The U.S. Court of Appeals for the Federal Circuit recently ruled the U.S. Postal Service was justified in demoting a supervisor to a non-managerial position after he consistently made inappropriate comments and, at one point, dropped his pants at work.
Federal agency managers need to be more forthcoming with the information they use in their decisions to fire employees. Due to a February 2011 U.S. Court of Appeals for the Federal Circuit ruling, the U.S. Merit Systems Protection Board is no longer inclined to consider an agency’s omission of such information from removal notices as a harmless procedural error.
Just when you thought that one Agency survived the politicization of the current administration, the MSPB reverses thirty years of case law to grant employees who shouldnâ€™t have a Federal job in the first place the same appeal rights as those who have earned those rights. The Author points out that two of the members involved in the decision have extensive experience arguing cases for unions, two of which filed amicus briefs. Neither recused herself.
USDA eventually found that an HR assistant had worked out a settlement with a previous federal employer to undo her removal by that agency. Her new employer also fired her.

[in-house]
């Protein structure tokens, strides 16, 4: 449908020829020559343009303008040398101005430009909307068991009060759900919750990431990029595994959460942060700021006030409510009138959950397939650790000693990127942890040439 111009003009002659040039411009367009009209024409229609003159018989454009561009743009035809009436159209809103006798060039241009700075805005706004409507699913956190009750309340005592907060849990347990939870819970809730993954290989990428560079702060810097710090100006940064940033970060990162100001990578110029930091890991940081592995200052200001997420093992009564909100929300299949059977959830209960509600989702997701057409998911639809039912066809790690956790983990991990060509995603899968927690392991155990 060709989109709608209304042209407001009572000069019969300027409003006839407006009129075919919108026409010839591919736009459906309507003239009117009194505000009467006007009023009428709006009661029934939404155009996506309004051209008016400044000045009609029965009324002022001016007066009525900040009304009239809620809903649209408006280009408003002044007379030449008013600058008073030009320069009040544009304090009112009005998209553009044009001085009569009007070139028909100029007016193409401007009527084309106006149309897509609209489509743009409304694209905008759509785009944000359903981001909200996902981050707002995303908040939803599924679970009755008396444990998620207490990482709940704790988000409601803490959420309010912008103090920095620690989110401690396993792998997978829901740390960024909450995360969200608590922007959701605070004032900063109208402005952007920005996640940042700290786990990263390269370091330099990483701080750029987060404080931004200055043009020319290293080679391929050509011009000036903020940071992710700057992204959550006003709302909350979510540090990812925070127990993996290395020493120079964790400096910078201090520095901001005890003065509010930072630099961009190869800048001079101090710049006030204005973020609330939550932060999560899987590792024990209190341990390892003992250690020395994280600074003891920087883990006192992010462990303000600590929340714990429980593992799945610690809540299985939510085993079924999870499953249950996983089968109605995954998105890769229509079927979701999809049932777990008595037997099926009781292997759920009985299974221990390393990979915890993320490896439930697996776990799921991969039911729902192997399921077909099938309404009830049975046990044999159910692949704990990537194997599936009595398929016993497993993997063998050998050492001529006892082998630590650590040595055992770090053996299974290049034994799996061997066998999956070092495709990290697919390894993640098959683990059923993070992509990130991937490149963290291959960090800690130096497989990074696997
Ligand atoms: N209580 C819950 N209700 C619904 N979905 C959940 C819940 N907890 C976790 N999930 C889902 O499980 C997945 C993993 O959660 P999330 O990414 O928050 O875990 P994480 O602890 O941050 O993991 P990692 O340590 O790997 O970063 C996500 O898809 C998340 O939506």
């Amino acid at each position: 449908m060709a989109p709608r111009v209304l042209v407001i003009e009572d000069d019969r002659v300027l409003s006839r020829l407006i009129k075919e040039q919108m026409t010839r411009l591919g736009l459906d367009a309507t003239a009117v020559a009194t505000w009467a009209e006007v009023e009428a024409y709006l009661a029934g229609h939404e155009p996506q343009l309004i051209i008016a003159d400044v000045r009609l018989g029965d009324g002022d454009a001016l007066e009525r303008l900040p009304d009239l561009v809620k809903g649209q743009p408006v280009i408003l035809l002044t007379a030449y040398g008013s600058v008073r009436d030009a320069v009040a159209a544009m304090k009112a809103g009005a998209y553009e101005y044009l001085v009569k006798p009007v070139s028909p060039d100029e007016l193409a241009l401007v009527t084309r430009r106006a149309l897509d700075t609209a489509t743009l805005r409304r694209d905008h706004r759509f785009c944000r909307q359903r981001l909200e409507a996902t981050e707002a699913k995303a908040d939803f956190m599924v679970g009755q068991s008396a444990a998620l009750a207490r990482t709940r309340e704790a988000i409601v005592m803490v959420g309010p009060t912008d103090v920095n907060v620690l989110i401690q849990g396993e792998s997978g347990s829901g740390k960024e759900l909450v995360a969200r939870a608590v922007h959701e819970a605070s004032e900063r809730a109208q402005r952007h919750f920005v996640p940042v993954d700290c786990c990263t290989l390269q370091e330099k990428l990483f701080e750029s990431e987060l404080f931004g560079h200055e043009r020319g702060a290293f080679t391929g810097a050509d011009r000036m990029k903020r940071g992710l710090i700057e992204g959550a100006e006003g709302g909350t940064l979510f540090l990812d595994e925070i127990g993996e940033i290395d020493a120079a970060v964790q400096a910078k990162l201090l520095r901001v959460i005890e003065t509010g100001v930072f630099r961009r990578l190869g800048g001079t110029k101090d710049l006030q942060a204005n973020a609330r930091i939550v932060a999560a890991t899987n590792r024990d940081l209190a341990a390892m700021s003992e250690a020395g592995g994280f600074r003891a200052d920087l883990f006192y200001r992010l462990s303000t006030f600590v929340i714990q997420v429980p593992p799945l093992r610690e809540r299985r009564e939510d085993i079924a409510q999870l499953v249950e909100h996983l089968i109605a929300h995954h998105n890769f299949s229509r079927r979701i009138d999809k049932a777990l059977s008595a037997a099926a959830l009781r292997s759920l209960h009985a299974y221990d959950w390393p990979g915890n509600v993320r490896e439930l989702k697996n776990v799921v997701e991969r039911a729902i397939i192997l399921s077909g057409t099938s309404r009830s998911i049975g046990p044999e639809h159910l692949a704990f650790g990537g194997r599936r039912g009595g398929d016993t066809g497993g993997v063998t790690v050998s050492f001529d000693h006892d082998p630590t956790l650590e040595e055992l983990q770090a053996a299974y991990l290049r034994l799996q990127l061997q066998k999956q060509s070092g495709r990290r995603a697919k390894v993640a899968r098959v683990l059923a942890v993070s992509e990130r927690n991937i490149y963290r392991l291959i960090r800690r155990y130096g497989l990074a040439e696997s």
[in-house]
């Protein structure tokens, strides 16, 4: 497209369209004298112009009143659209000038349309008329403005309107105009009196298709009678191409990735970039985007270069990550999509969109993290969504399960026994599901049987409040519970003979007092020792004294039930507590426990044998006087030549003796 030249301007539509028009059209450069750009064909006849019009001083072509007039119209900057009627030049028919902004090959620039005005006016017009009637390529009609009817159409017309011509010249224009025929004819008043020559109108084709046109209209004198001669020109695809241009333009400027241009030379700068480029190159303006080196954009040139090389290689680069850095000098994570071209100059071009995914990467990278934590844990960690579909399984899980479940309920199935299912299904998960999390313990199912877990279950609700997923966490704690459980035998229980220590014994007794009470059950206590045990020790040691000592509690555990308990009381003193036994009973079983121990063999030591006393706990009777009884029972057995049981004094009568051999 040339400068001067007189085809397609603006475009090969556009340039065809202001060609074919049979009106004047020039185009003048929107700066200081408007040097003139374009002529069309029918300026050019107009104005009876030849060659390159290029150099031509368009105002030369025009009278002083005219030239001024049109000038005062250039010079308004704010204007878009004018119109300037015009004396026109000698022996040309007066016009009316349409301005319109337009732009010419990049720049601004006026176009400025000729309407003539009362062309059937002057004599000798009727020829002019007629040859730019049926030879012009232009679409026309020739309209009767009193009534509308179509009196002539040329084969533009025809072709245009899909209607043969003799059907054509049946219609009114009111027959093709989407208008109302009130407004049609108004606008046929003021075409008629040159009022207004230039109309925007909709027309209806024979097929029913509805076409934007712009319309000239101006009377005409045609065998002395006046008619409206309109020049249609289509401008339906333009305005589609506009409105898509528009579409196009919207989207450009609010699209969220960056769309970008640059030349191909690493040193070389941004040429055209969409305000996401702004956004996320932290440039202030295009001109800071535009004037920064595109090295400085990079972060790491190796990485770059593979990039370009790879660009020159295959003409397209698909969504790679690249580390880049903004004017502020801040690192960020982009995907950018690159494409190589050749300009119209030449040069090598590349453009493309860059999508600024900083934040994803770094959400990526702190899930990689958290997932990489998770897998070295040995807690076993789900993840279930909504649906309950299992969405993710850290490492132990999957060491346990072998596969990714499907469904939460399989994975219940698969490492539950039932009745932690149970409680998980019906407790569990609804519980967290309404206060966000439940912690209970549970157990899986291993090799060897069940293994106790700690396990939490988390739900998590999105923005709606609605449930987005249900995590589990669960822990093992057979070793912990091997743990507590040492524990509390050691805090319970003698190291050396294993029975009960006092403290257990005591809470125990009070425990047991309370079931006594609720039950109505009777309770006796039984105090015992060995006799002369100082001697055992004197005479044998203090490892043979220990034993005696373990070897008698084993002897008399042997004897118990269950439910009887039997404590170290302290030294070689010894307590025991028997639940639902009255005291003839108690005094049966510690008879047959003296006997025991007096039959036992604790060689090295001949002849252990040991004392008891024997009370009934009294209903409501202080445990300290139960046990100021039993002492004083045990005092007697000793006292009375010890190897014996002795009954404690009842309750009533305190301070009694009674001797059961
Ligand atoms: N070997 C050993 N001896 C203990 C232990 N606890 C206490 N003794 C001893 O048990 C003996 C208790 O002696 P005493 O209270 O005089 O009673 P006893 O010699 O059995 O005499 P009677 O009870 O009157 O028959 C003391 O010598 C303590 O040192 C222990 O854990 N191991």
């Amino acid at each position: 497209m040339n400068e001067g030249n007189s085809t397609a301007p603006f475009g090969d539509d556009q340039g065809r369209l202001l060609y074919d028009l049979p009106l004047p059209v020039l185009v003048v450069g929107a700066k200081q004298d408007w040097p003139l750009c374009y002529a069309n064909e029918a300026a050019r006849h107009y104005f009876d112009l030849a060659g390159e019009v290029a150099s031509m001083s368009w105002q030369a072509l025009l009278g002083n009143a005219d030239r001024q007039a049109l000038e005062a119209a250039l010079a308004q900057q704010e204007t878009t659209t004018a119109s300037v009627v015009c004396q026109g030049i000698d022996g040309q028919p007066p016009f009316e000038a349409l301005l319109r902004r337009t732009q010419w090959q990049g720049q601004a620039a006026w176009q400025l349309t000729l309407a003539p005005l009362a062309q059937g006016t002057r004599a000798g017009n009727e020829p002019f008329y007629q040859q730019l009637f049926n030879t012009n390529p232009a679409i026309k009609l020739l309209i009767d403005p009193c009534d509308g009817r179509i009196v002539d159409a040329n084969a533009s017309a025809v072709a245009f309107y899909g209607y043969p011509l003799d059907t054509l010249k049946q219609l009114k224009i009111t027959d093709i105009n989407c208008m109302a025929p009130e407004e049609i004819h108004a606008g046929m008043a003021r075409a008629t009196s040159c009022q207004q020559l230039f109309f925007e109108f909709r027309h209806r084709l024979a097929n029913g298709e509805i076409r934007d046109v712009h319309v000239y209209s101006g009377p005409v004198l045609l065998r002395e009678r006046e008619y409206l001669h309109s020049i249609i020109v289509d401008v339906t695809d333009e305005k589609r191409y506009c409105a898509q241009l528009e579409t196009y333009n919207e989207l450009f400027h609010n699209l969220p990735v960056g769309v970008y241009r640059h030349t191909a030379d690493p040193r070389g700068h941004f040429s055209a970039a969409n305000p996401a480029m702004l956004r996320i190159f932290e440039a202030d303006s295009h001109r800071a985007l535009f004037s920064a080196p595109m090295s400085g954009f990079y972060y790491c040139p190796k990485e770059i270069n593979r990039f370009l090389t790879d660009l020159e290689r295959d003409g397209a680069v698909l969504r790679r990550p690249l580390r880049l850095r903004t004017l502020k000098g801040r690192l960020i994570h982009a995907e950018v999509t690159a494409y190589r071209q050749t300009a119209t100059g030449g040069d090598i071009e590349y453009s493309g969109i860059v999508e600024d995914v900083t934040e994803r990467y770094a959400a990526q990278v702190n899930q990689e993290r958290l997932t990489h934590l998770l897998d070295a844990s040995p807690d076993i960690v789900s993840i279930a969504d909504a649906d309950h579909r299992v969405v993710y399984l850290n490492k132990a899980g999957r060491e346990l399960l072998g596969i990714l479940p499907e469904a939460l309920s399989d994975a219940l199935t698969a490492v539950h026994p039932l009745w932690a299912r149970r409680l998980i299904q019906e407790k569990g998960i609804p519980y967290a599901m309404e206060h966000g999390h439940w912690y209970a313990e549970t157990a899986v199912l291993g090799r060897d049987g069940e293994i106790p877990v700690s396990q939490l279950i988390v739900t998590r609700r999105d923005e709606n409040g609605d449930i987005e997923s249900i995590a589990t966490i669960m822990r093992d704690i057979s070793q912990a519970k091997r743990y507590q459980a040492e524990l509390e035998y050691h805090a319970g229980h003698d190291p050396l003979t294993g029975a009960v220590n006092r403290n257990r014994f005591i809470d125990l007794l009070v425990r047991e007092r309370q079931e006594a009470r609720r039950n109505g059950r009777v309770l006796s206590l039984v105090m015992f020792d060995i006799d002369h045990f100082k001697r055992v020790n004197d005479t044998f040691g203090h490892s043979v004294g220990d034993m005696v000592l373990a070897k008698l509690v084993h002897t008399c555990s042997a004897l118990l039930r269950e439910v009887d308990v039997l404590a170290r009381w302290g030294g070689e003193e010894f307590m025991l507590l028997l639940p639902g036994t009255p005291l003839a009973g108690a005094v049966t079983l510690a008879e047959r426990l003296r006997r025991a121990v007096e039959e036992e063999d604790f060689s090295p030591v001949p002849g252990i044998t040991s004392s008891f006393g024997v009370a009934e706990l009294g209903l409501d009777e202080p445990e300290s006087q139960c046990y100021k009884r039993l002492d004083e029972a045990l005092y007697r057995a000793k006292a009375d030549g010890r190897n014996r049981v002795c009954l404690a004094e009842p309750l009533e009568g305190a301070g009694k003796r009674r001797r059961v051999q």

In an Air Force case, a registered nurse is fired and stays fired despite the court’s “discomfort with the harshness” of the removal penalty.
The 12 factors enumerated by the new MSPB in “Curtis Douglas, et. al. v Veterans Administration, et. al.” changed the way we administer discipline in the Federal sector. It’s time to consider limiting them to 10 factors.
Why doesn’t Congress fix the tangled web of federal personnel cases clogging up the courts? Appeals channels are notoriously complex and cases take far too long.
For three decades, federal HR has been working with the 12 “factors” from an MSPB decision. However, much has changed since then.
A post office Supervisor who was demoted to Clerk based on unsatisfactory performance failed to convince the appeals court to mitigate the penalty to a suspension.
A surviving widow of a retired federal employee tried without success to convince OPM, the MSPB and the appeals court that her deceased husband had provided her a survivor’s annuity.